Monday, January 21, 2013

Lockout or Solidarity Action Possible as Pacific NorthWest Shipping Dispute Escalates

Unions Disgruntled as Little Progress in Grain Handling Dispute Lingers On
Shipping News Feature

US – It seems despite solutions, at least in part, being found to the strikes and difficult labour relations which recently afflicted both the West and East coast ports of the country shipping groups may still find themselves affected due to another dispute between dock workers and employers in the business of exporting grain through the ports of Seattle, Tacoma, and Vancouver, Washington, and Portland, Oregon as talk begins of a lockout.

Negotiations between the multinational grain companies and the International Longshore and Warehouse Union (ILWU) have been ongoing since August last year and thousands of union members in the Pacific NorthWest voted against a deal in December leading to deadlock. Now a statement from the International Transport Workers Federation (ITF) makes it clear that this is an argument still with some way to run.

According to the unions the corporate owners of the six elevators involved in current negotiations have made ‘record profits’ and include Japan’s Mitsui and Marubeni, Netherlands-based Louis Dreyfus Commodities, and United States-based Cargill and CHS. The companies have allegedly hired JR Gettier and Associates, referred to by the ITF as a ‘known strike breaking firm’, a company which specialises in replacement labour during such disputes and also offers security services to employers in strike situations.

ILWU members are currently working under what they term ‘an imposed contract’ and claim the global grain giants are attacking an 80-year-old collective bargaining agreement they have had with the union since 1934 and adopting a non concessionary stance. Now the ITF claims they are receiving support from associated union members such as the captain and crew of the Ramada Queen which, whilst docked at United Grain in Vancouver, apparently stated they were aware of the dispute and expressed solidarity with the ILWU on behalf of their own union, the Japanese Seamen’s Union (JSU). ITF US West Coast coordinator Jeff Engels made his position very clear when he explained:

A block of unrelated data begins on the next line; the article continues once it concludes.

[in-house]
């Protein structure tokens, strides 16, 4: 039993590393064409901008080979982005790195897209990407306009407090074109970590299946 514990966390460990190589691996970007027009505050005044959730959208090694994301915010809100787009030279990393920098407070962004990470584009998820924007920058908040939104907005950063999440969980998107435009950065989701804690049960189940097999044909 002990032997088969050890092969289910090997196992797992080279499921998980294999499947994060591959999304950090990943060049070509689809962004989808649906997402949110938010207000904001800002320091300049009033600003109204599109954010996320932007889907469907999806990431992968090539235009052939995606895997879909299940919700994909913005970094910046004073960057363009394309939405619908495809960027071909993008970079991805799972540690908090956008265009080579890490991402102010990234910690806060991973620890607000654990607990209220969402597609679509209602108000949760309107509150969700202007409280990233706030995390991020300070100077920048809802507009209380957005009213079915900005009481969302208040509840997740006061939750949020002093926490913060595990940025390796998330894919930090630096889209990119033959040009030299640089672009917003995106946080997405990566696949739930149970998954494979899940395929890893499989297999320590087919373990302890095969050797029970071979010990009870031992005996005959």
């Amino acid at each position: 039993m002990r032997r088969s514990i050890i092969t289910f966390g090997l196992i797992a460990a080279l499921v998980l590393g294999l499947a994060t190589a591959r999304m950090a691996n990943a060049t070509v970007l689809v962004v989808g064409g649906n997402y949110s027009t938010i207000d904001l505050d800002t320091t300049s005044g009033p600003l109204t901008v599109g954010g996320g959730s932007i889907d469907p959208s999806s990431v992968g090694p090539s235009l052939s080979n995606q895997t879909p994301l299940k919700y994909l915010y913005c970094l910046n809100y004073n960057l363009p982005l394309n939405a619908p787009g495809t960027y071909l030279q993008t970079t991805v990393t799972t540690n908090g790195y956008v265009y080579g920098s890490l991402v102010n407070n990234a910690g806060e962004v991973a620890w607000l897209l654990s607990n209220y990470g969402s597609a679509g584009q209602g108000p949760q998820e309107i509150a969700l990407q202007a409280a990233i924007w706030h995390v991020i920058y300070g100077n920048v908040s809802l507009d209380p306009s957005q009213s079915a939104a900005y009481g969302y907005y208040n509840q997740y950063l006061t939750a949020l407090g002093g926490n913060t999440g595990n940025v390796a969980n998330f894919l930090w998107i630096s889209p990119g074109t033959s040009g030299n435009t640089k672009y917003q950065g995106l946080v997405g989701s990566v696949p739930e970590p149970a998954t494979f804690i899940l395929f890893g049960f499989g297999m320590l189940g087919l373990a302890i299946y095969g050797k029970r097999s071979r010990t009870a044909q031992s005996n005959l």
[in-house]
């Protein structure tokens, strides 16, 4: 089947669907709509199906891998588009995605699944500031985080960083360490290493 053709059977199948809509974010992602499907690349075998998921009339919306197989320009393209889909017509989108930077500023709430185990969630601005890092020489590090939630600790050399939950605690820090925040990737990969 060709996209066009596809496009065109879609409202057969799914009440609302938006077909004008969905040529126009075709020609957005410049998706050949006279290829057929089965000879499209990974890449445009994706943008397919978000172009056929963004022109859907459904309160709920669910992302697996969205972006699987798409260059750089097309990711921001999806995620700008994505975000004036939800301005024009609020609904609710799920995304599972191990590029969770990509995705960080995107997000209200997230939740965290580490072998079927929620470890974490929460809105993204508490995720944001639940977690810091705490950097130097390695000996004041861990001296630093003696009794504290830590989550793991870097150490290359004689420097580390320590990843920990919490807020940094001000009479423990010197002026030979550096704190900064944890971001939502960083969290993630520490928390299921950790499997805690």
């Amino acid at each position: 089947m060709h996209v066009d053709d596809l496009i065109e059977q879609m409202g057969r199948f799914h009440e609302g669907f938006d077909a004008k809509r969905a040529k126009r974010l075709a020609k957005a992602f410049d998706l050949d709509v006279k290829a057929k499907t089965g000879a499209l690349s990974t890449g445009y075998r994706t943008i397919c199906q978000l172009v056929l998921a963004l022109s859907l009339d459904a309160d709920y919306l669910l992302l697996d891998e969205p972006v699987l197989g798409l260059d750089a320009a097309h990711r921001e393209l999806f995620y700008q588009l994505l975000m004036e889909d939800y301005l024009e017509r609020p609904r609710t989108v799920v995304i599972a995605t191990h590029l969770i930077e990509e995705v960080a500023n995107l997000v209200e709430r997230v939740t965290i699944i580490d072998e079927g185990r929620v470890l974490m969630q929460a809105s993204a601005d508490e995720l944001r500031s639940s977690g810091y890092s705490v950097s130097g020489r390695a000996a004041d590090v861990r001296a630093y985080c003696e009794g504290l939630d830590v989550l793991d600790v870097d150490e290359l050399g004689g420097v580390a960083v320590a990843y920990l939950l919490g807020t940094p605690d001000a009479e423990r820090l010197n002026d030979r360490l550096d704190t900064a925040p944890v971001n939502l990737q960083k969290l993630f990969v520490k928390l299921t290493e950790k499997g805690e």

“The captain and seafarers had learned of the ILWU’s struggle weeks ago, while they were still docked in Asian ports. As union members themselves, who are among 4.5 million workers united as affiliates of the ITF, they knew the players involved as well as the high stakes for workers. The crew reiterated that they stand one hundred percent in solidarity with their brothers and sisters in the ILWU.

“Seafarers from around the world are grateful for the ILWU’s solidarity over the decades. They’re eager to have the opportunity to support the ILWU in their campaign to secure a good contract with the global grain merchants. They understand that workers need to stick together, or we’ll all be exploited by corporations that put profit above the wellbeing of workers. The global grain giants control the world’s food supply, and they’re trying to use that power to break unions, even as they are making record profits. The global network of solidarity among workers provides a counterweight to the power of these corporations.”

The solidarity clause agreed by ITF member unions is very specific in that it expressly forbids anyone involved, including ships crews, to undertake work which has been suspended during an official trade dispute involving an ITF-affiliated dock workers’ union if it might affect resolution of the dispute. The agreement also states that the shipping companies involved should their staff take this action will not treat this as a breach of contract nor take ‘punitive action’ against the crew.

It is to be hoped in the light of the recent agreements reached elsewhere in the country in somewhat similar disputes that a suitable agreement can be reached before the situation worsens.

Photo: JR Gettier